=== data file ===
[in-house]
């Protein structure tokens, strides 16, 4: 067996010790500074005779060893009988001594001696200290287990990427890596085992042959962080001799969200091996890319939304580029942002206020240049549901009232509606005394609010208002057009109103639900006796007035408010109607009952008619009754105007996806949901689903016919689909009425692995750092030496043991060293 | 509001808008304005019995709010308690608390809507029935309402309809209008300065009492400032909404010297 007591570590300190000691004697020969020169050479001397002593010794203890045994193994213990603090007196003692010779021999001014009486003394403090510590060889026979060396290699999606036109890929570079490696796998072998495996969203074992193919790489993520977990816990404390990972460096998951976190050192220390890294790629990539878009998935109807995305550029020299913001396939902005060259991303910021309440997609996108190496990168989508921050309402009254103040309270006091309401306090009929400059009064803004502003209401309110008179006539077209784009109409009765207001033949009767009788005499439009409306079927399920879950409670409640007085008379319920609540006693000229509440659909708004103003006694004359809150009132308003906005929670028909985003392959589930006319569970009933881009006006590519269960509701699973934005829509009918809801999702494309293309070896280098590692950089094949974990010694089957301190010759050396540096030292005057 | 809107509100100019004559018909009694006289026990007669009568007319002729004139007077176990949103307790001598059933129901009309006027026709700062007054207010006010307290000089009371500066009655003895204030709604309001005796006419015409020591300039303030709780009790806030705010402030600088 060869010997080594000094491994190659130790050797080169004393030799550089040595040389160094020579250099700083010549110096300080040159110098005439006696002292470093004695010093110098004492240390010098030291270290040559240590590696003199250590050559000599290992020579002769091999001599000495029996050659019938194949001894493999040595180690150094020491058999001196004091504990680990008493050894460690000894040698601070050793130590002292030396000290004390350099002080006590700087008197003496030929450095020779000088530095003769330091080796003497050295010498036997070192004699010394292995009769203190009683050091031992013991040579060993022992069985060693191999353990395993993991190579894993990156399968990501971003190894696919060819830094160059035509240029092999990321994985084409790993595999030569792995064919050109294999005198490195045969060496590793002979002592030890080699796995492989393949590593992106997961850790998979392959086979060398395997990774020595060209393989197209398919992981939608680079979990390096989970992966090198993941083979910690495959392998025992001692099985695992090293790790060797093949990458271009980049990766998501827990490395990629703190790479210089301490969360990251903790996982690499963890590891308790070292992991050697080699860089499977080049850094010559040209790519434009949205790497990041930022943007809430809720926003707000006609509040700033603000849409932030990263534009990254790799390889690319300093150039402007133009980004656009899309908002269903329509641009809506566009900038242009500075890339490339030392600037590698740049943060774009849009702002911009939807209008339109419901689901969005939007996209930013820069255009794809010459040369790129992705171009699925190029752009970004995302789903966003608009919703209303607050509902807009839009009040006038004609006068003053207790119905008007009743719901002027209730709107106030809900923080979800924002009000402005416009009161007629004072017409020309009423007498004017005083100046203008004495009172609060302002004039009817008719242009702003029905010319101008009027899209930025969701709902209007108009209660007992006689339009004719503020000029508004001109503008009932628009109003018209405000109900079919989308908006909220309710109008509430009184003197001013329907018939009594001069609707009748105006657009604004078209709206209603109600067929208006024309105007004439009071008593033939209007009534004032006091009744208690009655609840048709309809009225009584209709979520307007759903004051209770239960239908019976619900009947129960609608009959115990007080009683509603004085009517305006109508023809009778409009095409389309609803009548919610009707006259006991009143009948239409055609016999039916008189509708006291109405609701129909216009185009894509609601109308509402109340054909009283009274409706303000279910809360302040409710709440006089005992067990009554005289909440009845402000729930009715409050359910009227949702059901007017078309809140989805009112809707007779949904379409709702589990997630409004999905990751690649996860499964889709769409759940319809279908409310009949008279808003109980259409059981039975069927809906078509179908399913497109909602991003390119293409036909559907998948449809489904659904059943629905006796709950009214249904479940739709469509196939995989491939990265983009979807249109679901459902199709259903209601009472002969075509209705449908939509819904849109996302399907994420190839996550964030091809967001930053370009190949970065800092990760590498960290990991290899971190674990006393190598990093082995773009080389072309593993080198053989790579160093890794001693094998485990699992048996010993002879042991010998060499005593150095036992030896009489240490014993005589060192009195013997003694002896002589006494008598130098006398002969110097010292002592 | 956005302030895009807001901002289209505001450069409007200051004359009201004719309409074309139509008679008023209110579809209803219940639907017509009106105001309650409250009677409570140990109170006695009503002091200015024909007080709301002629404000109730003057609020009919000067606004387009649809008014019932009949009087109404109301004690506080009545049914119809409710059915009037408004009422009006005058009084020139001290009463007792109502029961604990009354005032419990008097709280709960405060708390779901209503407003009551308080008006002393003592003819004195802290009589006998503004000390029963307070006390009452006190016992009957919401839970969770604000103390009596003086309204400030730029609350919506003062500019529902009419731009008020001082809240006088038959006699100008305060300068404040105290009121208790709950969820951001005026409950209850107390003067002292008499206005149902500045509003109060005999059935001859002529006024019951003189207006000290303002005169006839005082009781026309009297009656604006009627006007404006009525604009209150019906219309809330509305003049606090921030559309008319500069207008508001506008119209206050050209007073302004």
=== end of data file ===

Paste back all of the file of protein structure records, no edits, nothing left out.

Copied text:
[in-house]
């Protein structure tokens, strides 16, 4: 067996010790500074005779060893009988001594001696200290287990990427890596085992042959962080001799969200091996890319939304580029942002206020240049549901009232509606005394609010208002057009109103639900006796007035408010109607009952008619009754105007996806949901689903016919689909009425692995750092030496043991060293 | 509001808008304005019995709010308690608390809507029935309402309809209008300065009492400032909404010297 007591570590300190000691004697020969020169050479001397002593010794203890045994193994213990603090007196003692010779021999001014009486003394403090510590060889026979060396290699999606036109890929570079490696796998072998495996969203074992193919790489993520977990816990404390990972460096998951976190050192220390890294790629990539878009998935109807995305550029020299913001396939902005060259991303910021309440997609996108190496990168989508921050309402009254103040309270006091309401306090009929400059009064803004502003209401309110008179006539077209784009109409009765207001033949009767009788005499439009409306079927399920879950409670409640007085008379319920609540006693000229509440659909708004103003006694004359809150009132308003906005929670028909985003392959589930006319569970009933881009006006590519269960509701699973934005829509009918809801999702494309293309070896280098590692950089094949974990010694089957301190010759050396540096030292005057 | 809107509100100019004559018909009694006289026990007669009568007319002729004139007077176990949103307790001598059933129901009309006027026709700062007054207010006010307290000089009371500066009655003895204030709604309001005796006419015409020591300039303030709780009790806030705010402030600088 060869010997080594000094491994190659130790050797080169004393030799550089040595040389160094020579250099700083010549110096300080040159110098005439006696002292470093004695010093110098004492240390010098030291270290040559240590590696003199250590050559000599290992020579002769091999001599000495029996050659019938194949001894493999040595180690150094020491058999001196004091504990680990008493050894460690000894040698601070050793130590002292030396000290004390350099002080006590700087008197003496030929450095020779000088530095003769330091080796003497050295010498036997070192004699010394292995009769203190009683050091031992013991040579060993022992069985060693191999353990395993993991190579894993990156399968990501971003190894696919060819830094160059035509240029092999990321994985084409790993595999030569792995064919050109294999005198490195045969060496590793002979002592030890080699796995492989393949590593992106997961850790998979392959086979060398395997990774020595060209393989197209398919992981939608680079979990390096989970992966090198993941083979910690495959392998025992001692099985695992090293790790060797093949990458271009980049990766998501827990490395990629703190790479210089301490969360990251903790996982690499963890590891308790070292992991050697080699860089499977080049850094010559040209790519434009949205790497990041930022943007809430809720926003707000006609509040700033603000849409932030990263534009990254790799390889690319300093150039402007133009980004656009899309908002269903329509641009809506566009900038242009500075890339490339030392600037590698740049943060774009849009702002911009939807209008339109419901689901969005939007996209930013820069255009794809010459040369790129992705171009699925190029752009970004995302789903966003608009919703209303607050509902807009839009009040006038004609006068003053207790119905008007009743719901002027209730709107106030809900923080979800924002009000402005416009009161007629004072017409020309009423007498004017005083100046203008004495009172609060302002004039009817008719242009702003029905010319101008009027899209930025969701709902209007108009209660007992006689339009004719503020000029508004001109503008009932628009109003018209405000109900079919989308908006909220309710109008509430009184003197001013329907018939009594001069609707009748105006657009604004078209709206209603109600067929208006024309105007004439009071008593033939209007009534004032006091009744208690009655609840048709309809009225009584209709979520307007759903004051209770239960239908019976619900009947129960609608009959115990007080009683509603004085009517305006109508023809009778409009095409389309609803009548919610009707006259006991009143009948239409055609016999039916008189509708006291109405609701129909216009185009894509609601109308509402109340054909009283009274409706303000279910809360302040409710709440006089005992067990009554005289909440009845402000729930009715409050359910009227949702059901007017078309809140989805009112809707007779949904379409709702589990997630409004999905990751690649996860499964889709769409759940319809279908409310009949008279808003109980259409059981039975069927809906078509179908399913497109909602991003390119293409036909559907998948449809489904659904059943629905006796709950009214249904479940739709469509196939995989491939990265983009979807249109679901459902199709259903209601009472002969075509209705449908939509819904849109996302399907994420190839996550964030091809967001930053370009190949970065800092990760590498960290990991290899971190674990006393190598990093082995773009080389072309593993080198053989790579160093890794001693094998485990699992048996010993002879042991010998060499005593150095036992030896009489240490014993005589060192009195013997003694002896002589006494008598130098006398002969110097010292002592 | 956005302030895009807001901002289209505001450069409007200051004359009201004719309409074309139509008679008023209110579809209803219940639907017509009106105001309650409250009677409570140990109170006695009503002091200015024909007080709301002629404000109730003057609020009919000067606004387009649809008014019932009949009087109404109301004690506080009545049914119809409710059915009037408004009422009006005058009084020139001290009463007792109502029961604990009354005032419990008097709280709960405060708390779901209503407003009551308080008006002393003592003819004195802290009589006998503004000390029963307070006390009452006190016992009957919401839970969770604000103390009596003086309204400030730029609350919506003062500019529902009419731009008020001082809240006088038959006699100008305060300068404040105290009121208790709950969820951001005026409950209850107390003067002292008499206005149902500045509003109060005999059935001859002529006024019951003189207006000290303002005169006839005082009781026309009297009656604006009627006007404006009525604009209150019906219309809330509305003049606090921030559309008319500069207008508001506008119209206050050209007073302004």